Choosing a kennel for your dog is just about as personal as choosing a daycare or nanny for your child and should be given as much consideration. Here are some tips on picking a kennel that is right for your and your dog, making your pet's stay a positive experience.
There are many kennels in the lower mainland and it would be very time consuming to phone them all. If you are looking for a good kennel, start by phoning veterinarians and ask them to recommend one or two. Any kennel should be recommended by at least three veterinarians in the area before the kennel makes it on your short list. Another good idea is to ask people at the Dog Parks.
The primary concern when choosing a kennel should be the care your dog is going to receive. Look at the size of the inside/outside runs and exercise yard(s). How many times a day does your dog get out? Is it on-leash or off? With or without other dogs? Is the playtime supervised? When are the first and last walks? Ask to watch the dogs being exercised. This is advisable if leaving a dog at a kennel, which claims to exercise dogs, as opinions on what is deemed to be exercise seems to vary. Can and will they give medications? Ask their policies on dealing with emergencies, as well. All areas of the kennel should be clean, bright and well lit. How is the building heated? If it does not have floor heat (radiant), does the kennel provide a bed? There should be clean water in all the runs and exercise yards. Does the kennel have lots of staff and does the owner work/live there? A knowledgeable person should be on the property 24 hours a day. You should also ask about the house food brand and is it comparable with your own. If the dog is very young or old, or if it has a sensitive tummy, think about bringing your own food. The exercise yards should have lots of lights for the last walk at night, and the fencing should be secure-is it strong and tall enough for the big guys and tight enough for the little guys?
Having chosen the kennel, you should phone to reserve a time slot for your pet. The kennel staff should go over required shots; they should ask your dog's name, age, sex, neutered or spayed (if unspayed when she is due to come into heat), your name, address, food normally fed, your veterinarian's name and who else besides you is allowed to pick up the dog. They should ask about medical emergencies. It is a good idea to call your veterinarian and let them know "Fido" will be at the kennel for this time period and what your wishes are if there is an emergency.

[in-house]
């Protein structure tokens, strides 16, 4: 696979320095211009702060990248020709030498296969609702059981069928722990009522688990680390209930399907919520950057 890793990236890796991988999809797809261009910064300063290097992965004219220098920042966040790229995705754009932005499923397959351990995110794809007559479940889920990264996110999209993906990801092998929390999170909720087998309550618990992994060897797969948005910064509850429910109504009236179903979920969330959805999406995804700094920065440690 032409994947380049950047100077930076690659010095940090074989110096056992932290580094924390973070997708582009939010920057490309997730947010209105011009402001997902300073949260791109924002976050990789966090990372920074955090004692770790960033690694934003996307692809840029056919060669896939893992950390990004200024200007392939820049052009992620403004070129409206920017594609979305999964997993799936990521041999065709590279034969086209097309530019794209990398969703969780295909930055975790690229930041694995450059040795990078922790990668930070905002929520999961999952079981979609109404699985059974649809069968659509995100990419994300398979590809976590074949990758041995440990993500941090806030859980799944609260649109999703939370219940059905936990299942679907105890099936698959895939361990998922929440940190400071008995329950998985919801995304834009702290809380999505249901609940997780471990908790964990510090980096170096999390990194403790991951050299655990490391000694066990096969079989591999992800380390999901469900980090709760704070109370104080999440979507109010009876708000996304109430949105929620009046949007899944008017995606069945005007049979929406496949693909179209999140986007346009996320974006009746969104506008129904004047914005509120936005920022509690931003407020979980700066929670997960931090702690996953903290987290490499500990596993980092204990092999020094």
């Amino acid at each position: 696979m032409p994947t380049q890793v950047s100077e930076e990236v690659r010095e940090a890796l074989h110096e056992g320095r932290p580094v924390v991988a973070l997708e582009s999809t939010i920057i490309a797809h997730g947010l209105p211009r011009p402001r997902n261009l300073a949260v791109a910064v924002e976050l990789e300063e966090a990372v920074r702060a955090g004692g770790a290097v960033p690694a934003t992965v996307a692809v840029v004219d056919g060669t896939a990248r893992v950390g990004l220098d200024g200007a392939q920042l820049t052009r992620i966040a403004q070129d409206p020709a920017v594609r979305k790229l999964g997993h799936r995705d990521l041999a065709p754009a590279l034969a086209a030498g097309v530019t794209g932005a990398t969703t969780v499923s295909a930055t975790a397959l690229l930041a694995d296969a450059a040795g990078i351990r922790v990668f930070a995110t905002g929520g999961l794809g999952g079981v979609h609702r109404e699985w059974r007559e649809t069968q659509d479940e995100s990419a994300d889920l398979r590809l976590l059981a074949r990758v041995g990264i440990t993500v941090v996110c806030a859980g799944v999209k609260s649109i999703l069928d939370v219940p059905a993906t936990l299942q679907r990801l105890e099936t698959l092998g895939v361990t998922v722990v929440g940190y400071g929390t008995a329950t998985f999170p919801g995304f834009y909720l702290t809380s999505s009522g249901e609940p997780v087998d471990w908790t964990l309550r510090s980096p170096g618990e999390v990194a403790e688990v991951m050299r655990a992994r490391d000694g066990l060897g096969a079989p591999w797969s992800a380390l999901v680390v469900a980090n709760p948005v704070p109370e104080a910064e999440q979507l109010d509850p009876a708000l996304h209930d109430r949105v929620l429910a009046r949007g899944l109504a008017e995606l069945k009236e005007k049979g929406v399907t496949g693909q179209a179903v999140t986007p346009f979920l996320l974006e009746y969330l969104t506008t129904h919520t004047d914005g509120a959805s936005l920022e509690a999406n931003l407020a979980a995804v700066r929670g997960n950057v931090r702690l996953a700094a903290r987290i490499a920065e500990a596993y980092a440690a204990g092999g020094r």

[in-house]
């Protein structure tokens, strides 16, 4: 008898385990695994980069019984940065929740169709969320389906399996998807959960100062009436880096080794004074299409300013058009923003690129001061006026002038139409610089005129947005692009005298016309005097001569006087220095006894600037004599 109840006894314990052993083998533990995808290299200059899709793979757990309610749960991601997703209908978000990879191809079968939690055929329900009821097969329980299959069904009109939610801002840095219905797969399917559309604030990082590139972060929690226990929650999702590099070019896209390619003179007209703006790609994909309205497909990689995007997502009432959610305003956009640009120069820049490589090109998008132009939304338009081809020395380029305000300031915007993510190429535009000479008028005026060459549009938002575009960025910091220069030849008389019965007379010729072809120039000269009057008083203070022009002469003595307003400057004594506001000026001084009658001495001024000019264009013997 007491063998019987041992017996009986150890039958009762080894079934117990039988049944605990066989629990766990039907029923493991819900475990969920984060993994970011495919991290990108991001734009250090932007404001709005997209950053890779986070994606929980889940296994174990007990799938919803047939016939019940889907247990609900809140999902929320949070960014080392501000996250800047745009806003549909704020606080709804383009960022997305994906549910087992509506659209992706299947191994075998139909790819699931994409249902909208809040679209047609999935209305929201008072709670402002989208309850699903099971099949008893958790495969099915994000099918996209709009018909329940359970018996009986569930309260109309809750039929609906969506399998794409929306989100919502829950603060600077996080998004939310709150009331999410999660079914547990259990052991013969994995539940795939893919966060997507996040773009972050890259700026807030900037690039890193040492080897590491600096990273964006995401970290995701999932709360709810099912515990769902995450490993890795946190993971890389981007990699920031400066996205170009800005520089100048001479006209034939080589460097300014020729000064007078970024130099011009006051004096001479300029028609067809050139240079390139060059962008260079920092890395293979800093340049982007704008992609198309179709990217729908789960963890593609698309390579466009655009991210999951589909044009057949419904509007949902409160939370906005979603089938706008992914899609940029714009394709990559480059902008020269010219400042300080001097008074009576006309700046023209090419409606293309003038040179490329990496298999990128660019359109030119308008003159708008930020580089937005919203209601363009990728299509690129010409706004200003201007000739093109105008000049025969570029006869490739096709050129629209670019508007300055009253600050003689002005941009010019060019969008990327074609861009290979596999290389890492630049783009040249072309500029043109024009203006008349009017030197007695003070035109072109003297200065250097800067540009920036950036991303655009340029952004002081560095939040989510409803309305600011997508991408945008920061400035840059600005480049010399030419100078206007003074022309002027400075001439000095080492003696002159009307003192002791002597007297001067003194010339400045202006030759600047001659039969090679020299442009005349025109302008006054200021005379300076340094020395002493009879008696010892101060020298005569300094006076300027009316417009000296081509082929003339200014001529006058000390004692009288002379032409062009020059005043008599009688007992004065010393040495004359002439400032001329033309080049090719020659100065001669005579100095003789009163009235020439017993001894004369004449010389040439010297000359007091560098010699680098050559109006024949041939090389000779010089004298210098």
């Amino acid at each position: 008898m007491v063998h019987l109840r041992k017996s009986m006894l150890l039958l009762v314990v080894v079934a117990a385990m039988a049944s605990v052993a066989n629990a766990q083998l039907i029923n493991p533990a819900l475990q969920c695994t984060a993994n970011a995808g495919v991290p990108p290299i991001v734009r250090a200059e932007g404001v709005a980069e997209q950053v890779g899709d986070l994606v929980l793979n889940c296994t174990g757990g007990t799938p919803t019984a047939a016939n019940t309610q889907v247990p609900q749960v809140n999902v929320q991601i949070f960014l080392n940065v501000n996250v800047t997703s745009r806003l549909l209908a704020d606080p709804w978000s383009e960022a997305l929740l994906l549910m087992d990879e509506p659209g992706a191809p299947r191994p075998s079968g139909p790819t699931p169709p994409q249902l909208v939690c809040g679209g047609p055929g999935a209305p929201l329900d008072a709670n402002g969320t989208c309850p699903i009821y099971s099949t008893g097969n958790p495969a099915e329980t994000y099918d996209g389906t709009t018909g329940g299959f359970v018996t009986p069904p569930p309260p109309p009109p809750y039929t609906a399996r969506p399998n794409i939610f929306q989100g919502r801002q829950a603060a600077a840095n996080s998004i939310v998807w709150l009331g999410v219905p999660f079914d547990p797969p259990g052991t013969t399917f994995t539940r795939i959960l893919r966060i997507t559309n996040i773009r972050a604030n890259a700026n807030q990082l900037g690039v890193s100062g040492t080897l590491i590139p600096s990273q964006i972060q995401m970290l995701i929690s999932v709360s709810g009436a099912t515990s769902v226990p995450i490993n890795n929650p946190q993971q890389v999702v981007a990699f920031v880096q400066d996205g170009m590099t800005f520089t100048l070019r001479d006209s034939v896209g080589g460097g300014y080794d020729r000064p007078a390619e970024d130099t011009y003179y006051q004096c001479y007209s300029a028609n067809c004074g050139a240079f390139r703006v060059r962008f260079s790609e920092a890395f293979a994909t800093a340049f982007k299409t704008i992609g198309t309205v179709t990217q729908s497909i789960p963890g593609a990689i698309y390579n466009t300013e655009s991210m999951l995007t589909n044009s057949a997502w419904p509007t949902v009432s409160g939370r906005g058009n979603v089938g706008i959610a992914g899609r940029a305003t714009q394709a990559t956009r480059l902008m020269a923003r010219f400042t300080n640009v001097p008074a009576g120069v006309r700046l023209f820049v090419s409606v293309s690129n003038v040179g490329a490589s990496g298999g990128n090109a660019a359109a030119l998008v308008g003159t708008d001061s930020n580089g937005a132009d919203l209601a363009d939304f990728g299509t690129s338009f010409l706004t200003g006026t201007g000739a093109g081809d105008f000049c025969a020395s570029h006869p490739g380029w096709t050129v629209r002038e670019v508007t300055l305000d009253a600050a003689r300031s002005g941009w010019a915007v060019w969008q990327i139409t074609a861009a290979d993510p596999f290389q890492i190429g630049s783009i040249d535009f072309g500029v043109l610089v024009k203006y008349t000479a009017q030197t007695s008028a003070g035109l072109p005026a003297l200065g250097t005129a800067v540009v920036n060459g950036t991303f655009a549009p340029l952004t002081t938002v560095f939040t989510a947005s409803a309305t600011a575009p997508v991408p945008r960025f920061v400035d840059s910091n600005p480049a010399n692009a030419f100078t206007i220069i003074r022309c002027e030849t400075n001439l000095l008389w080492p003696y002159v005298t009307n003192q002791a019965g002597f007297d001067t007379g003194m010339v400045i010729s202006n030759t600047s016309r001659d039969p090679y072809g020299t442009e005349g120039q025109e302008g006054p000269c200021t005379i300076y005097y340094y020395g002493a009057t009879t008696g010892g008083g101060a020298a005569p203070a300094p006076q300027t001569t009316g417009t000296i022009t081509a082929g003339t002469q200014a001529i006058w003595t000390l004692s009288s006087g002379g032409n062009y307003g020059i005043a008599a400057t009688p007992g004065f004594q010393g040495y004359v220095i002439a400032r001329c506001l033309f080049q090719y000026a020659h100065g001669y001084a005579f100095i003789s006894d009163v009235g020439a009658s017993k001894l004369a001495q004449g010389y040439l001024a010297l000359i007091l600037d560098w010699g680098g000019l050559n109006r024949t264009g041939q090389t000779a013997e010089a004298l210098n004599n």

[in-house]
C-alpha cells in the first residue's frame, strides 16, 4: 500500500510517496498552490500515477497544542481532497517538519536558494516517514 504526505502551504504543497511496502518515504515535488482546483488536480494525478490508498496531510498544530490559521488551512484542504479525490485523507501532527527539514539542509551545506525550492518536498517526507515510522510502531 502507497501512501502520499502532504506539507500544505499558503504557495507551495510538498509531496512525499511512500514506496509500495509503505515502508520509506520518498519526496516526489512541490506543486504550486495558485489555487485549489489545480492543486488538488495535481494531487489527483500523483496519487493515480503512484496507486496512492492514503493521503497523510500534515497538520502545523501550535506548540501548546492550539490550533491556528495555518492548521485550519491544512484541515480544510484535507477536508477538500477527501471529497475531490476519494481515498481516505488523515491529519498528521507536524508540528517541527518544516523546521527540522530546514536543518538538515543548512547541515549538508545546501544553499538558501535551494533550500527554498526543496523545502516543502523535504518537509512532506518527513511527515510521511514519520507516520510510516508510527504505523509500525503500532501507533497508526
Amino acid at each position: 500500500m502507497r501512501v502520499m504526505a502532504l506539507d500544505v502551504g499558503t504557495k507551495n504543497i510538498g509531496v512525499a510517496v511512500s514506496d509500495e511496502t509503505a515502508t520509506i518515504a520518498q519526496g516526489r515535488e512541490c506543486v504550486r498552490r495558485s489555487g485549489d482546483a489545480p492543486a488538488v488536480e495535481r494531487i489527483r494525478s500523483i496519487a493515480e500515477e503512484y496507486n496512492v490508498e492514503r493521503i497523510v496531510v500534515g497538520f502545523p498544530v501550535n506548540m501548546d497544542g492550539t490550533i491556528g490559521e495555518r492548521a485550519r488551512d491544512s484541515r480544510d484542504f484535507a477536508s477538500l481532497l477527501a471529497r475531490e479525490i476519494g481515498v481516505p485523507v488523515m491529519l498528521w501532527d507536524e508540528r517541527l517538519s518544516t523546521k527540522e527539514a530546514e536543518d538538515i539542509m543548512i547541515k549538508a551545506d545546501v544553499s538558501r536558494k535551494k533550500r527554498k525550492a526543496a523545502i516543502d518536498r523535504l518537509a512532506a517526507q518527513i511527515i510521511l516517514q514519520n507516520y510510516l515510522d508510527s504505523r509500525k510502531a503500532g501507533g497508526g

Be prepared the day you drop your dog off at the kennel. The more organized you are, the less stressful it will be on your dog. First and foremost, bring up-to-date shot records. If you are providing your own food, make sure there is enough for two extra weeks, just in case you miss the plane or decide to stay longer. If the dog is on medication, again, provide enough for an extra two weeks. Will your dog need to be given its flea/heartworm prevention medication while you are gone? Be sure to write down the date that it is to be given.
The kennel should check your dog's shot records, take your food and meds and take your dog's bed if provided. Then they will reach for your leash. Now it is time for you to be strong. You've done your homework. You've done your checking. This is the right place or you would not be there. Hand them the leash and say, "Good boy/girl... have fun", then turn and walk away. Do not make a fuss. The more emotional you are, the tougher it will be for your dog. If you get upset, it will upset the dog. Dogs have fun at a well run kennel. It is like going to doggy camp with lots of supervised play time, cookies and pats; and we all know dogs love cookies and pats.
Gerry and Lisa Strutinski are the owners and operators of Willchris Kennels and their family has been involved in the boarding and training of dogs since 1954.
Reprinted with permission from Family Dog Magazine -